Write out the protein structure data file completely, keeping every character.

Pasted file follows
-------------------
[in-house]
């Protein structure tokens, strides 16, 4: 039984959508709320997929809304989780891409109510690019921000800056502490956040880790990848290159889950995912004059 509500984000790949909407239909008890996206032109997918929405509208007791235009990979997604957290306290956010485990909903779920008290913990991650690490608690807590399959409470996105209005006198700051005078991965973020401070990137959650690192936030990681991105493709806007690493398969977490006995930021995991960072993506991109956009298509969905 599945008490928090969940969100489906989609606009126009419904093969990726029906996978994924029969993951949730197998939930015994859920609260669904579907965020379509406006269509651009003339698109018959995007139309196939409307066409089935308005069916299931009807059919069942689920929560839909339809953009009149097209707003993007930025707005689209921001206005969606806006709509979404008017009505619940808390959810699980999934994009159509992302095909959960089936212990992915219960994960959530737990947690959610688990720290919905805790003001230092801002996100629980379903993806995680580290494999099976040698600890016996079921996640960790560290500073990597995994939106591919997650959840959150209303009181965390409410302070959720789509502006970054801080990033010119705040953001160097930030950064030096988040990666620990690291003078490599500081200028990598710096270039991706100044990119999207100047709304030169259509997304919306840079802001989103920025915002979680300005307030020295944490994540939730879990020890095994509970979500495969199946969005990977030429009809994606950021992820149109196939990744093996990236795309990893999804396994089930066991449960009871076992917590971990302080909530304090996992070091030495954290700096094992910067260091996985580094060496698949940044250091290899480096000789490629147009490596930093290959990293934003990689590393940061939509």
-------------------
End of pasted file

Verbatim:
[in-house]
């Protein structure tokens, strides 16, 4: 039984959508709320997929809304989780891409109510690019921000800056502490956040880790990848290159889950995912004059 509500984000790949909407239909008890996206032109997918929405509208007791235009990979997604957290306290956010485990909903779920008290913990991650690490608690807590399959409470996105209005006198700051005078991965973020401070990137959650690192936030990681991105493709806007690493398969977490006995930021995991960072993506991109956009298509969905 599945008490928090969940969100489906989609606009126009419904093969990726029906996978994924029969993951949730197998939930015994859920609260669904579907965020379509406006269509651009003339698109018959995007139309196939409307066409089935308005069916299931009807059919069942689920929560839909339809953009009149097209707003993007930025707005689209921001206005969606806006709509979404008017009505619940808390959810699980999934994009159509992302095909959960089936212990992915219960994960959530737990947690959610688990720290919905805790003001230092801002996100629980379903993806995680580290494999099976040698600890016996079921996640960790560290500073990597995994939106591919997650959840959150209303009181965390409410302070959720789509502006970054801080990033010119705040953001160097930030950064030096988040990666620990690291003078490599500081200028990598710096270039991706100044990119999207100047709304030169259509997304919306840079802001989103920025915002979680300005307030020295944490994540939730879990020890095994509970979500495969199946969005990977030429009809994606950021992820149109196939990744093996990236795309990893999804396994089930066991449960009871076992917590971990302080909530304090996992070091030495954290700096094992910067260091996985580094060496698949940044250091290899480096000789490629147009490596930093290959990293934003990689590393940061939509």